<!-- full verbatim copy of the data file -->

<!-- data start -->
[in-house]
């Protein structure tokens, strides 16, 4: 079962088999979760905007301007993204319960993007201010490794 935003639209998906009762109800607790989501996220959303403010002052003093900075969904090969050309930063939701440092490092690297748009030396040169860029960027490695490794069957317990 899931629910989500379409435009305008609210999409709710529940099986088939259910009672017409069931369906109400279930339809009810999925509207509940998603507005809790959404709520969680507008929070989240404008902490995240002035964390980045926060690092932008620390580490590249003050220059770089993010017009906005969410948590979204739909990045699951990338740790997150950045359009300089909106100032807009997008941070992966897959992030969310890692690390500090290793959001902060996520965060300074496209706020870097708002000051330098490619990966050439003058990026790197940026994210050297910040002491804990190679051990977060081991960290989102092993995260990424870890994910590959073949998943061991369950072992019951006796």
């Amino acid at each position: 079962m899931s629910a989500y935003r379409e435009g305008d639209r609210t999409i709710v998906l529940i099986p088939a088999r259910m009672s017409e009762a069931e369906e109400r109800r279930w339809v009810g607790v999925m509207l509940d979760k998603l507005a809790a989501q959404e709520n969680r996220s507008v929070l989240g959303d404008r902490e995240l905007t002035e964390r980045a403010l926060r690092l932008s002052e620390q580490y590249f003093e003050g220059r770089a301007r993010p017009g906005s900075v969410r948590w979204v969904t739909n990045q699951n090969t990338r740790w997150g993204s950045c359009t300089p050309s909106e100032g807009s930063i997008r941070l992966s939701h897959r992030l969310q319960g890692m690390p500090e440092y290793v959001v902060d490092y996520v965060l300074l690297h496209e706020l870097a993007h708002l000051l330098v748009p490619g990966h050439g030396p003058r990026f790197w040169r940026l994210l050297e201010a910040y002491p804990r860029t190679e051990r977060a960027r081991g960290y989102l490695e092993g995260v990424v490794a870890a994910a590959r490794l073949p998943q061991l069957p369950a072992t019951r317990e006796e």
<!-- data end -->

[in-house]
């Protein structure tokens, strides 16, 4: 079962088999979760905007301007993204319960993007201010490794 935003639209998906009762109800607790989501996220959303403010002052003093900075969904090969050309930063939701440092490092690297748009030396040169860029960027490695490794069957317990 899931629910989500379409435009305008609210999409709710529940099986088939259910009672017409069931369906109400279930339809009810999925509207509940998603507005809790959404709520969680507008929070989240404008902490995240002035964390980045926060690092932008620390580490590249003050220059770089993010017009906005969410948590979204739909990045699951990338740790997150950045359009300089909106100032807009997008941070992966897959992030969310890692690390500090290793959001902060996520965060300074496209706020870097708002000051330098490619990966050439003058990026790197940026994210050297910040002491804990190679051990977060081991960290989102092993995260990424870890994910590959073949998943061991369950072992019951006796």
């Amino acid at each position: 079962m899931s629910a989500y935003r379409e435009g305008d639209r609210t999409i709710v998906l529940i099986p088939a088999r259910m009672s017409e009762a069931e369906e109400r109800r279930w339809v009810g607790v999925m509207l509940d979760k998603l507005a809790a989501q959404e709520n969680r996220s507008v929070l989240g959303d404008r902490e995240l905007t002035e964390r980045a403010l926060r690092l932008s002052e620390q580490y590249f003093e003050g220059r770089a301007r993010p017009g906005s900075v969410r948590w979204v969904t739909n990045q699951n090969t990338r740790w997150g993204s950045c359009t300089p050309s909106e100032g807009s930063i997008r941070l992966s939701h897959r992030l969310q319960g890692m690390p500090e440092y290793v959001v902060d490092y996520v965060l300074l690297h496209e706020l870097a993007h708002l000051l330098v748009p490619g990966h050439g030396p003058r990026f790197w040169r940026l994210l050297e201010a910040y002491p804990r860029t190679e051990r977060a960027r081991g960290y989102l490695e092993g995260v990424v490794a870890a994910a590959r490794l073949p998943q061991l069957p369950a072992t019951r317990e006796e």